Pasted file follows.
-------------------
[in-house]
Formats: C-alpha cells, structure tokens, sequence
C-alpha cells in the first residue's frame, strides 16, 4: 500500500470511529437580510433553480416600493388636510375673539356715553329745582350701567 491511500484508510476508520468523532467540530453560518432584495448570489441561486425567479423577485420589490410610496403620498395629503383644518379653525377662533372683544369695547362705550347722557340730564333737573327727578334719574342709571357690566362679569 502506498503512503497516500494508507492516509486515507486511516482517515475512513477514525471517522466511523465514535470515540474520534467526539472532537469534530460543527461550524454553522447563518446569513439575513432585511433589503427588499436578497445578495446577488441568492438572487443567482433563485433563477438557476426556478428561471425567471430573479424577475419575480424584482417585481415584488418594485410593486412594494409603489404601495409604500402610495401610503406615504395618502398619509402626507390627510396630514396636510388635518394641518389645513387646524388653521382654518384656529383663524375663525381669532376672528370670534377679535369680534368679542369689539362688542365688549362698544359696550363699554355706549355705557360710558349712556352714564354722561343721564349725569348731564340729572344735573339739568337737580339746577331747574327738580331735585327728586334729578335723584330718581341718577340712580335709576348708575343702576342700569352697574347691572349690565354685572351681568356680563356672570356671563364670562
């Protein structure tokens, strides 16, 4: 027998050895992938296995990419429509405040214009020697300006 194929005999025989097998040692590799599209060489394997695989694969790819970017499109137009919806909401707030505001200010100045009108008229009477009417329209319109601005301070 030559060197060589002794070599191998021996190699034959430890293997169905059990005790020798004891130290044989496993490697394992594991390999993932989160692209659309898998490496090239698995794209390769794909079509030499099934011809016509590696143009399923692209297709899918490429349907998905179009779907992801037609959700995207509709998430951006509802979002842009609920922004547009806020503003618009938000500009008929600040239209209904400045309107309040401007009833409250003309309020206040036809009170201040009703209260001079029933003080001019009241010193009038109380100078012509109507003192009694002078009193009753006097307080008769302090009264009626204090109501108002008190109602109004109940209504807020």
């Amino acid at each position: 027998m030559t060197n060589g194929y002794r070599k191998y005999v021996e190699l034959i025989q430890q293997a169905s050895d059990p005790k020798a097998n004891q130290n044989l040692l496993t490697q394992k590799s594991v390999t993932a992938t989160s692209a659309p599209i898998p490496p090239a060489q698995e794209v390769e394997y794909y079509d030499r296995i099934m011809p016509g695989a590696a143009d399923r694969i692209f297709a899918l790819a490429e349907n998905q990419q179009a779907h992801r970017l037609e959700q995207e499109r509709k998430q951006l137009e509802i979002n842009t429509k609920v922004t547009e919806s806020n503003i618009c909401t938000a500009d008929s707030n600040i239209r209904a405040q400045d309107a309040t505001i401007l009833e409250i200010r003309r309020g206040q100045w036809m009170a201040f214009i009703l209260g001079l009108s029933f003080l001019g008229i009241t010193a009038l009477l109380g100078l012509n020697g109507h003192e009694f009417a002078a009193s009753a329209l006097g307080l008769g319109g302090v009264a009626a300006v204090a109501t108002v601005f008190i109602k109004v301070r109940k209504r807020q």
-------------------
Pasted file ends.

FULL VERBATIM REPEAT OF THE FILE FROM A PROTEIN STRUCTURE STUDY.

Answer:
[in-house]
Formats: C-alpha cells, structure tokens, sequence
C-alpha cells in the first residue's frame, strides 16, 4: 500500500470511529437580510433553480416600493388636510375673539356715553329745582350701567 491511500484508510476508520468523532467540530453560518432584495448570489441561486425567479423577485420589490410610496403620498395629503383644518379653525377662533372683544369695547362705550347722557340730564333737573327727578334719574342709571357690566362679569 502506498503512503497516500494508507492516509486515507486511516482517515475512513477514525471517522466511523465514535470515540474520534467526539472532537469534530460543527461550524454553522447563518446569513439575513432585511433589503427588499436578497445578495446577488441568492438572487443567482433563485433563477438557476426556478428561471425567471430573479424577475419575480424584482417585481415584488418594485410593486412594494409603489404601495409604500402610495401610503406615504395618502398619509402626507390627510396630514396636510388635518394641518389645513387646524388653521382654518384656529383663524375663525381669532376672528370670534377679535369680534368679542369689539362688542365688549362698544359696550363699554355706549355705557360710558349712556352714564354722561343721564349725569348731564340729572344735573339739568337737580339746577331747574327738580331735585327728586334729578335723584330718581341718577340712580335709576348708575343702576342700569352697574347691572349690565354685572351681568356680563356672570356671563364670562
């Protein structure tokens, strides 16, 4: 027998050895992938296995990419429509405040214009020697300006 194929005999025989097998040692590799599209060489394997695989694969790819970017499109137009919806909401707030505001200010100045009108008229009477009417329209319109601005301070 030559060197060589002794070599191998021996190699034959430890293997169905059990005790020798004891130290044989496993490697394992594991390999993932989160692209659309898998490496090239698995794209390769794909079509030499099934011809016509590696143009399923692209297709899918490429349907998905179009779907992801037609959700995207509709998430951006509802979002842009609920922004547009806020503003618009938000500009008929600040239209209904400045309107309040401007009833409250003309309020206040036809009170201040009703209260001079029933003080001019009241010193009038109380100078012509109507003192009694002078009193009753006097307080008769302090009264009626204090109501108002008190109602109004109940209504807020």
């Amino acid at each position: 027998m030559t060197n060589g194929y002794r070599k191998y005999v021996e190699l034959i025989q430890q293997a169905s050895d059990p005790k020798a097998n004891q130290n044989l040692l496993t490697q394992k590799s594991v390999t993932a992938t989160s692209a659309p599209i898998p490496p090239a060489q698995e794209v390769e394997y794909y079509d030499r296995i099934m011809p016509g695989a590696a143009d399923r694969i692209f297709a899918l790819a490429e349907n998905q990419q179009a779907h992801r970017l037609e959700q995207e499109r509709k998430q951006l137009e509802i979002n842009t429509k609920v922004t547009e919806s806020n503003i618009c909401t938000a500009d008929s707030n600040i239209r209904a405040q400045d309107a309040t505001i401007l009833e409250i200010r003309r309020g206040q100045w036809m009170a201040f214009i009703l209260g001079l009108s029933f003080l001019g008229i009241t010193a009038l009477l109380g100078l012509n020697g109507h003192e009694f009417a002078a009193s009753a329209l006097g307080l008769g319109g302090v009264a009626a300006v204090a109501t108002v601005f008190i109602k109004v301070r109940k209504r807020q």